House GOP leaders cave on abortion bill

Washington (CNN)Mark it down as a rare win for House GOP moderates. After scrambling into the evening on Wednesday, House Republican leaders decided to scrap a vote on a controversial anti-abortion measure scheduled to coincide with an annual gathering of anti-abortion advocates on Thursday because they couldn't round up enough support.

Two senior House GOP aides tell CNN that after discussions with members on Wednesday night they are no longer voting on the late-term abortion bill and are now voting instead on a bill banning taxpayer money for abortions.
    "Some concerns were raised by men and women members that still need to be worked out," one of the aides told CNN. "Tomorrow we will vote to advance the pro-life cause and remain committed to continue working through the process on pain capable to make sure it too is successful."
    A similar measure that calls for banning taxpayer money for abortions passed the GOP-controlled House last year.
    Rep. Pete Sessions, chairman of the Rules Committee which met on Wednesday night to address the matter, said the decision to change plans came after discussions with members throughout the day.
    "It's my hope that this resolution will address the concerns of our members and will allow us to move forward to where we are able to consider this important legislation - to discuss it on the floor and to move it forward," he said.
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    Democratic Rep. Jim McGovern said the "bill led to a meltdown" in the Republican conference and criticized the decision to take up the alternate measure that had previously passed.
    "Maybe we can Xerox your testimony from last year," McGovern said dryly, adding, "We've done this before."
    The rebellion was initially headed up by a group of female House Republicans that pointed out the vote could threaten the party's efforts to reach out to women and young people.
    The "Pain Capable Unborn Child Protection Act," is a bill banning so called "late-term abortions" -- those involving procedures for women who are beyond 20 weeks into their pregnancy. Several House GOP women protested language in the bill that requires those women who seek an exception to the ban because they were raped have to back up their claim with a police report. A similar measure has passed the House in 2013, but this time some female members -- including some who voted for it last time -- are pushing for that requirement to be stripped out.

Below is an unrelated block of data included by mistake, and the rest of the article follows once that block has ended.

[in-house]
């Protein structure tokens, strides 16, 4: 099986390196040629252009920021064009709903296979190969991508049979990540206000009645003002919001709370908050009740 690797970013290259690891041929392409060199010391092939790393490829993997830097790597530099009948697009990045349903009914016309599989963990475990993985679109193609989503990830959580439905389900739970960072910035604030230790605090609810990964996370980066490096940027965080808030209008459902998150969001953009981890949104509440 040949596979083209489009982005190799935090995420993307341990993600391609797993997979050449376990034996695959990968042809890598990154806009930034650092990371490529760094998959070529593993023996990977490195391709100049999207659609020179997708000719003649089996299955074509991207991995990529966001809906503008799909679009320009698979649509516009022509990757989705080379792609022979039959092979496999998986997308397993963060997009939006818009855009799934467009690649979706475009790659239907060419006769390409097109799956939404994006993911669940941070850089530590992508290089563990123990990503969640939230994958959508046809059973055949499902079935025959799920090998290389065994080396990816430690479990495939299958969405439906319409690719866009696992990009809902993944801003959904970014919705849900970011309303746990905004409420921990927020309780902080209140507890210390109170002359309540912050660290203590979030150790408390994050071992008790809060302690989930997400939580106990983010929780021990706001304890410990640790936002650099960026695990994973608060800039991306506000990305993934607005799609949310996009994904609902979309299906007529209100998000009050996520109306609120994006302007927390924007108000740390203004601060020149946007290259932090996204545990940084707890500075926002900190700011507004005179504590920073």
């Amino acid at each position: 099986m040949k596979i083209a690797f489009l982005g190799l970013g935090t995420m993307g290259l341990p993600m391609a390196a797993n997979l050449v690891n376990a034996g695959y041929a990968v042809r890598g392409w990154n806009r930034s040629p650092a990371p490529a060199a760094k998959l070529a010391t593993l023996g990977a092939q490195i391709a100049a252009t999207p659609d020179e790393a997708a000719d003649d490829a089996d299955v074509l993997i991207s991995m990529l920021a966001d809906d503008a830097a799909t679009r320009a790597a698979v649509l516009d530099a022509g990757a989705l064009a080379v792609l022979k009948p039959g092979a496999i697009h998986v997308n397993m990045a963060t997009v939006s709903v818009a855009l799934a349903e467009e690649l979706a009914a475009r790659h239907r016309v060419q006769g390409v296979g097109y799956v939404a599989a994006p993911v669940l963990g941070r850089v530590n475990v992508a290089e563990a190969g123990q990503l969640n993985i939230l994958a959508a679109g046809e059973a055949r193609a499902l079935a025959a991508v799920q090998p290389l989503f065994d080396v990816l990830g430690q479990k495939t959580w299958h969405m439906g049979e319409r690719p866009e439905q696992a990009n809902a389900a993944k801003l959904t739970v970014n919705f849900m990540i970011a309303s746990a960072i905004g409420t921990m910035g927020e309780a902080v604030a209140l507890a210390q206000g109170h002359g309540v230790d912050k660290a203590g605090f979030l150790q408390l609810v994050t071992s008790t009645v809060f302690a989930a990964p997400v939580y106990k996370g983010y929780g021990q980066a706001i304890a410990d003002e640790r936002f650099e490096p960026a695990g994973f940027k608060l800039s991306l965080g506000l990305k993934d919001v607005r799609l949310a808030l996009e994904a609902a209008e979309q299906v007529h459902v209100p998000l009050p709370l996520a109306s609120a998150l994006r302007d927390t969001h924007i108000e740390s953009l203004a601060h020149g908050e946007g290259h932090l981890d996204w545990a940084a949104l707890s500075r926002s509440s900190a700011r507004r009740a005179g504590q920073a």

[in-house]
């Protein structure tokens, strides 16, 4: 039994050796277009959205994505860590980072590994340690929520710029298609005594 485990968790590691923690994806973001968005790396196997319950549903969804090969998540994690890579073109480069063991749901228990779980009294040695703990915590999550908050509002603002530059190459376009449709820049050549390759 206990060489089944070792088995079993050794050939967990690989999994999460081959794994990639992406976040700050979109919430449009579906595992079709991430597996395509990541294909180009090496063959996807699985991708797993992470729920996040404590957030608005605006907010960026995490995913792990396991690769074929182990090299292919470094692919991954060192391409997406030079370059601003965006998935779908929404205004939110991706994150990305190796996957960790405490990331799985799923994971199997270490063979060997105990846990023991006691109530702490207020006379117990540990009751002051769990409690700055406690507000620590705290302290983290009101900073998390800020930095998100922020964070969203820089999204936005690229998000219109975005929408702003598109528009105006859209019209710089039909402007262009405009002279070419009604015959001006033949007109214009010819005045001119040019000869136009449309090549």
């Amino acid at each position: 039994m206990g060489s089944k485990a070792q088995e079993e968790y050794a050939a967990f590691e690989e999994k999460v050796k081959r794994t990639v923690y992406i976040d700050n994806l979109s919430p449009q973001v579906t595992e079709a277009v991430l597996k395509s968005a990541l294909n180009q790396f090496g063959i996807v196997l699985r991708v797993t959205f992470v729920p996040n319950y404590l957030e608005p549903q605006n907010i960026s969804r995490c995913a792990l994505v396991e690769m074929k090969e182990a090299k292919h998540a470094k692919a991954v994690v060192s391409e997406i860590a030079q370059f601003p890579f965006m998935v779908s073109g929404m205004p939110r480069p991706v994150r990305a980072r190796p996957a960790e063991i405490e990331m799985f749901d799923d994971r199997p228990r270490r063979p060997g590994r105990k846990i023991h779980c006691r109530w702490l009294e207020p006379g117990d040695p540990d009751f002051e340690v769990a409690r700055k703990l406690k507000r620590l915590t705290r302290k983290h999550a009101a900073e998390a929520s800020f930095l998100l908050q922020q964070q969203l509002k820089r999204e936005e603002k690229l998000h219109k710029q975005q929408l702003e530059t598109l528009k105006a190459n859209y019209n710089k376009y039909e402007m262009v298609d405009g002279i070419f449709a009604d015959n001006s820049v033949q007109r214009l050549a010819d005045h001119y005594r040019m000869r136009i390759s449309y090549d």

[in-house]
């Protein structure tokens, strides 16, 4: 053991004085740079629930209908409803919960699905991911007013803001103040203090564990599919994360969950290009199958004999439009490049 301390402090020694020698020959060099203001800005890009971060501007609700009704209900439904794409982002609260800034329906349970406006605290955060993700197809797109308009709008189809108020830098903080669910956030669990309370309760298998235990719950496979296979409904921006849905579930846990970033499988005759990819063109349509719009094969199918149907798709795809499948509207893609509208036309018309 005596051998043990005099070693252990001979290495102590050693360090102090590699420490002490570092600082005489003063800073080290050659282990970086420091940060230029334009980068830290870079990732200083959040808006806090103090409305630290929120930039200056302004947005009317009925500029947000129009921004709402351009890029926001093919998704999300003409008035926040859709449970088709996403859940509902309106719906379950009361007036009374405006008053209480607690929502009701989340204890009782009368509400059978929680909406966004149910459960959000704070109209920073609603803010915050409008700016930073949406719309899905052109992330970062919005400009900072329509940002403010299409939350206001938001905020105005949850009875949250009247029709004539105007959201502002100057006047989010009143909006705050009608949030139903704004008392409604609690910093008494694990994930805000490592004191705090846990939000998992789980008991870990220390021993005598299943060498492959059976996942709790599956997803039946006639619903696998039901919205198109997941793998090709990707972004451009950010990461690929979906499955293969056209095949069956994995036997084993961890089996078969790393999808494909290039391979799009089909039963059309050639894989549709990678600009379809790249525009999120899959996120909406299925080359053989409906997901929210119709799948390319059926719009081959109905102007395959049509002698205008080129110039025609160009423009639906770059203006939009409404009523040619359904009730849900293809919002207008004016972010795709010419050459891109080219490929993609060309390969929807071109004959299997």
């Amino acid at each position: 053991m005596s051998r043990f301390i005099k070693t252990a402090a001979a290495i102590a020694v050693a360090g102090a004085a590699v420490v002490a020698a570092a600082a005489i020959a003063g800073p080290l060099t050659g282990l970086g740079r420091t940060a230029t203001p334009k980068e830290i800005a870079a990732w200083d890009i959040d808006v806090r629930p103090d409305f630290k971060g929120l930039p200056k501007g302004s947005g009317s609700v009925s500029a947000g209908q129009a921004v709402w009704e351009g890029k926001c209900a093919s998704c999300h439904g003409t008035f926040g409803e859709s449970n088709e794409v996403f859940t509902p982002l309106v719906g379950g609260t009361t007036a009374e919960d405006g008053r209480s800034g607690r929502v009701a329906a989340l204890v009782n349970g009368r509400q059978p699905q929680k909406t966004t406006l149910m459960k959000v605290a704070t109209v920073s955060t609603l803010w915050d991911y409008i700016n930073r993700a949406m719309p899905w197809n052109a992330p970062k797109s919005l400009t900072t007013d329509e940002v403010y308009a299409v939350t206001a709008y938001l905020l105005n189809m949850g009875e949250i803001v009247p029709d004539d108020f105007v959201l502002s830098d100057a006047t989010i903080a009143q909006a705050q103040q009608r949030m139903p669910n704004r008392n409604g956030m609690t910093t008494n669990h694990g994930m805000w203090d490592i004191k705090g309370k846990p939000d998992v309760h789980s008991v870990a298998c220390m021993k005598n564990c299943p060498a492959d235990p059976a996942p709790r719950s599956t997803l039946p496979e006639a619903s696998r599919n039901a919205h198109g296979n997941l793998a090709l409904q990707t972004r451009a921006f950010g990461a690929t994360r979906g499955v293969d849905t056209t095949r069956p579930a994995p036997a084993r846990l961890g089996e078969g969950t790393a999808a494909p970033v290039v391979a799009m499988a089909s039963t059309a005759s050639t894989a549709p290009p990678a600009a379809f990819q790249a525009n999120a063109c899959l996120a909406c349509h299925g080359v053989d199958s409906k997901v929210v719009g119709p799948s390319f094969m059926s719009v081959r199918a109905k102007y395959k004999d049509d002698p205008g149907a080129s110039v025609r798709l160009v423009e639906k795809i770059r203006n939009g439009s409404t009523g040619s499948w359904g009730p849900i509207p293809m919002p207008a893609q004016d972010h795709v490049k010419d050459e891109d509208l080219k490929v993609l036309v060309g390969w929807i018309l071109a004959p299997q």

Discussion about the issue at a closed door meeting on Wednesday morning got so tense that congressional aides were kicked out of the meeting when the debate turned emotional, according to several GOP sources.
    The internal feud placed leaders in an awkward spot, because they targeted the vote for Thursday, the same day as the March for Life in Washington and the 42nd anniversary of the landmark Supreme Court decision, Roe v. Wade, which negated state laws that prevented a woman from having an abortion based on the constitutional right to privacy.
    On Tuesday, two female Republicans -- Rep. Renee Ellmers of North Carolina and Rep. Jackie Walorski of Indiana -- removed themselves as cosponsors of the legislation. Walorski later posted on her Facebook page that she would vote for the bill, but she declined to comment on the issue further.
    Out of the 246 Republicans in the House, 22 are women.
    CNN reached out to several female House GOP members, who were seen huddling on the House floor during votes on Wednesday, but most declined to talk about their talks with leaders.
    Missouri Rep. Vicky Hartzler supports the bill. When asked about the discussions about the rape provisions she told CNN, "We're just figuring out the best way to get it passed in the long run. We will figure that out."
    Arizona GOP Rep. Trent Franks, the primary author of the bill, had predicted the bill could pass if the language regarding rape stays in the bill. He maintained that public opinion polls demonstrate Americans of all ages back his legislation.
    "Everything that I know about millennial voters, the younger voters, is that they are more pro-life than us old guys," Franks said.
    Update: The House passed the measure banning taxpayers funds for abortions on Thursday.